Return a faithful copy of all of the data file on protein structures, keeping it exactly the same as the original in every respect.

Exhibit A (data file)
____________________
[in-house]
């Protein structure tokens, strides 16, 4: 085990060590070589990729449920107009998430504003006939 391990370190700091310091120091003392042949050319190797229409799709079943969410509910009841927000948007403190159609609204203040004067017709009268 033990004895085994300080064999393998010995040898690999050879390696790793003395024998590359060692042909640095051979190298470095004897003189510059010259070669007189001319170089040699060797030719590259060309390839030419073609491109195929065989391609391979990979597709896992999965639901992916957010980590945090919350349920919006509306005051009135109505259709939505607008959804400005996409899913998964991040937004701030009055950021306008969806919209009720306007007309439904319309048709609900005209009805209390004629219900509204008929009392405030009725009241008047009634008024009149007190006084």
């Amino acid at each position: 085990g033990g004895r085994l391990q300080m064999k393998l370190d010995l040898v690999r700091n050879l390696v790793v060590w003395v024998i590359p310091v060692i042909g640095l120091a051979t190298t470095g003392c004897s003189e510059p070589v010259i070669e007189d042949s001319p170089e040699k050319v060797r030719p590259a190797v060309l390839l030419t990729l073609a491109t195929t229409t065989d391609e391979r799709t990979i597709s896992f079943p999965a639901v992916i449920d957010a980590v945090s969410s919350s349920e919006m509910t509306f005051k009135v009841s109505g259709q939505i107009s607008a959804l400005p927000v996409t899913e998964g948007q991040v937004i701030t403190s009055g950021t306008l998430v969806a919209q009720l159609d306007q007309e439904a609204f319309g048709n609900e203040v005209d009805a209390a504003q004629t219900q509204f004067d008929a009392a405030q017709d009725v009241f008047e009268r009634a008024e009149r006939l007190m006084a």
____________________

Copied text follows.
[in-house]
């Protein structure tokens, strides 16, 4: 085990060590070589990729449920107009998430504003006939 391990370190700091310091120091003392042949050319190797229409799709079943969410509910009841927000948007403190159609609204203040004067017709009268 033990004895085994300080064999393998010995040898690999050879390696790793003395024998590359060692042909640095051979190298470095004897003189510059010259070669007189001319170089040699060797030719590259060309390839030419073609491109195929065989391609391979990979597709896992999965639901992916957010980590945090919350349920919006509306005051009135109505259709939505607008959804400005996409899913998964991040937004701030009055950021306008969806919209009720306007007309439904319309048709609900005209009805209390004629219900509204008929009392405030009725009241008047009634008024009149007190006084």
């Amino acid at each position: 085990g033990g004895r085994l391990q300080m064999k393998l370190d010995l040898v690999r700091n050879l390696v790793v060590w003395v024998i590359p310091v060692i042909g640095l120091a051979t190298t470095g003392c004897s003189e510059p070589v010259i070669e007189d042949s001319p170089e040699k050319v060797r030719p590259a190797v060309l390839l030419t990729l073609a491109t195929t229409t065989d391609e391979r799709t990979i597709s896992f079943p999965a639901v992916i449920d957010a980590v945090s969410s919350s349920e919006m509910t509306f005051k009135v009841s109505g259709q939505i107009s607008a959804l400005p927000v996409t899913e998964g948007q991040v937004i701030t403190s009055g950021t306008l998430v969806a919209q009720l159609d306007q007309e439904a609204f319309g048709n609900e203040v005209d009805a209390a504003q004629t219900q509204f004067d008929a009392a405030q017709d009725v009241f008047e009268r009634a008024e009149r006939l007190m006084a």